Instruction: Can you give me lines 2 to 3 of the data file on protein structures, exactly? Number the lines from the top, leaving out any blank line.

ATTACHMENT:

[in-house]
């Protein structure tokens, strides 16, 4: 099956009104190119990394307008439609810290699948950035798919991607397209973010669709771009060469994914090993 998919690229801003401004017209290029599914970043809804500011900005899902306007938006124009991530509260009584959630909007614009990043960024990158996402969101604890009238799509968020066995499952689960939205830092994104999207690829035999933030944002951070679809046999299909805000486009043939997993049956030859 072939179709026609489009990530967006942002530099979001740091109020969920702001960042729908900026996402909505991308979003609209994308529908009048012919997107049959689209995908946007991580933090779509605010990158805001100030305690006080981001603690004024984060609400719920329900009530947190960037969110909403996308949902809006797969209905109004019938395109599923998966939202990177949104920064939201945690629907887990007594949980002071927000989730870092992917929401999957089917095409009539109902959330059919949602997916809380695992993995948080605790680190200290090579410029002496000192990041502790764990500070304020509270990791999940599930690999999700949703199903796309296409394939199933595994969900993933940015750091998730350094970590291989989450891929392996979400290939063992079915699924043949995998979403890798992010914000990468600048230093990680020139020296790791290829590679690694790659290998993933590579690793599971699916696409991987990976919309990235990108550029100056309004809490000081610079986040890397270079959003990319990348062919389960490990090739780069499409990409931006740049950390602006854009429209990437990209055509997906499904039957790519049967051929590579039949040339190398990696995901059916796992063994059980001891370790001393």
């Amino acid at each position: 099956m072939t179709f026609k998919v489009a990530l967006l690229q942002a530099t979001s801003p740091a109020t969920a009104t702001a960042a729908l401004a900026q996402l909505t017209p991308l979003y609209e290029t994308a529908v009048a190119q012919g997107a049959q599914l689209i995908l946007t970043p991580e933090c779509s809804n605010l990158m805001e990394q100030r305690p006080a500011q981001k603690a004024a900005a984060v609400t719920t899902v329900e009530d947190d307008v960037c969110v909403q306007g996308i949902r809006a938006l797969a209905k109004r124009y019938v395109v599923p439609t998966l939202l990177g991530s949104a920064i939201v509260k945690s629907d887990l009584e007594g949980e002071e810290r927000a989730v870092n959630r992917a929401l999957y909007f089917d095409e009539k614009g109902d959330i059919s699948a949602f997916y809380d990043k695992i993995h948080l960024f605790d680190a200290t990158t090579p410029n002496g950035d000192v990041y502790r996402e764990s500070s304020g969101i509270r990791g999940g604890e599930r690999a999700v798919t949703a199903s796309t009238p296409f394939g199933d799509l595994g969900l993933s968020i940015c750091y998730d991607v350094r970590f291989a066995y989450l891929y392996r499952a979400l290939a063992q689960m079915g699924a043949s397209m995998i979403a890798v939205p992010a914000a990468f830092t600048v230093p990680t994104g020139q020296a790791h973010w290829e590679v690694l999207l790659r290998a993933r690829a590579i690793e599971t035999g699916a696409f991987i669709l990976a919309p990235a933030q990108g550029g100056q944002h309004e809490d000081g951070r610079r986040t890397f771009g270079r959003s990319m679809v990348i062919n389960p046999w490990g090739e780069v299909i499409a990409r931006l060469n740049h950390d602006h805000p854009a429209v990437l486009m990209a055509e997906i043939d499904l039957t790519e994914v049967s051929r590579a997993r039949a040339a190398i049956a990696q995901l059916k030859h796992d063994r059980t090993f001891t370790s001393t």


């Protein structure tokens, strides 16, 4: 099956009104190119990394307008439609810290699948950035798919991607397209973010669709771009060469994914090993 998919690229801003401004017209290029599914970043809804500011900005899902306007938006124009991530509260009584959630909007614009990043960024990158996402969101604890009238799509968020066995499952689960939205830092994104999207690829035999933030944002951070679809046999299909805000486009043939997993049956030859 072939179709026609489009990530967006942002530099979001740091109020969920702001960042729908900026996402909505991308979003609209994308529908009048012919997107049959689209995908946007991580933090779509605010990158805001100030305690006080981001603690004024984060609400719920329900009530947190960037969110909403996308949902809006797969209905109004019938395109599923998966939202990177949104920064939201945690629907887990007594949980002071927000989730870092992917929401999957089917095409009539109902959330059919949602997916809380695992993995948080605790680190200290090579410029002496000192990041502790764990500070304020509270990791999940599930690999999700949703199903796309296409394939199933595994969900993933940015750091998730350094970590291989989450891929392996979400290939063992079915699924043949995998979403890798992010914000990468600048230093990680020139020296790791290829590679690694790659290998993933590579690793599971699916696409991987990976919309990235990108550029100056309004809490000081610079986040890397270079959003990319990348062919389960490990090739780069499409990409931006740049950390602006854009429209990437990209055509997906499904039957790519049967051929590579039949040339190398990696995901059916796992063994059980001891370790001393």
């Amino acid at each position: 099956m072939t179709f026609k998919v489009a990530l967006l690229q942002a530099t979001s801003p740091a109020t969920a009104t702001a960042a729908l401004a900026q996402l909505t017209p991308l979003y609209e290029t994308a529908v009048a190119q012919g997107a049959q599914l689209i995908l946007t970043p991580e933090c779509s809804n605010l990158m805001e990394q100030r305690p006080a500011q981001k603690a004024a900005a984060v609400t719920t899902v329900e009530d947190d307008v960037c969110v909403q306007g996308i949902r809006a938006l797969a209905k109004r124009y019938v395109v599923p439609t998966l939202l990177g991530s949104a920064i939201v509260k945690s629907d887990l009584e007594g949980e002071e810290r927000a989730v870092n959630r992917a929401l999957y909007f089917d095409e009539k614009g109902d959330i059919s699948a949602f997916y809380d990043k695992i993995h948080l960024f605790d680190a200290t990158t090579p410029n002496g950035d000192v990041y502790r996402e764990s500070s304020g969101i509270r990791g999940g604890e599930r690999a999700v798919t949703a199903s796309t009238p296409f394939g199933d799509l595994g969900l993933s968020i940015c750091y998730d991607v350094r970590f291989a066995y989450l891929y392996r499952a979400l290939a063992q689960m079915g699924a043949s397209m995998i979403a890798v939205p992010a914000a990468f830092t600048v230093p990680t994104g020139q020296a790791h973010w290829e590679v690694l999207l790659r290998a993933r690829a590579i690793e599971t035999g699916a696409f991987i669709l990976a919309p990235a933030q990108g550029g100056q944002h309004e809490d000081g951070r610079r986040t890397f771009g270079r959003s990319m679809v990348i062919n389960p046999w490990g090739e780069v299909i499409a990409r931006l060469n740049h950390d602006h805000p854009a429209v990437l486009m990209a055509e997906i043939d499904l039957t790519e994914v049967s051929r590579a997993r039949a040339a190398i049956a990696q995901l059916k030859h796992d063994r059980t090993f001891t370790s001393t």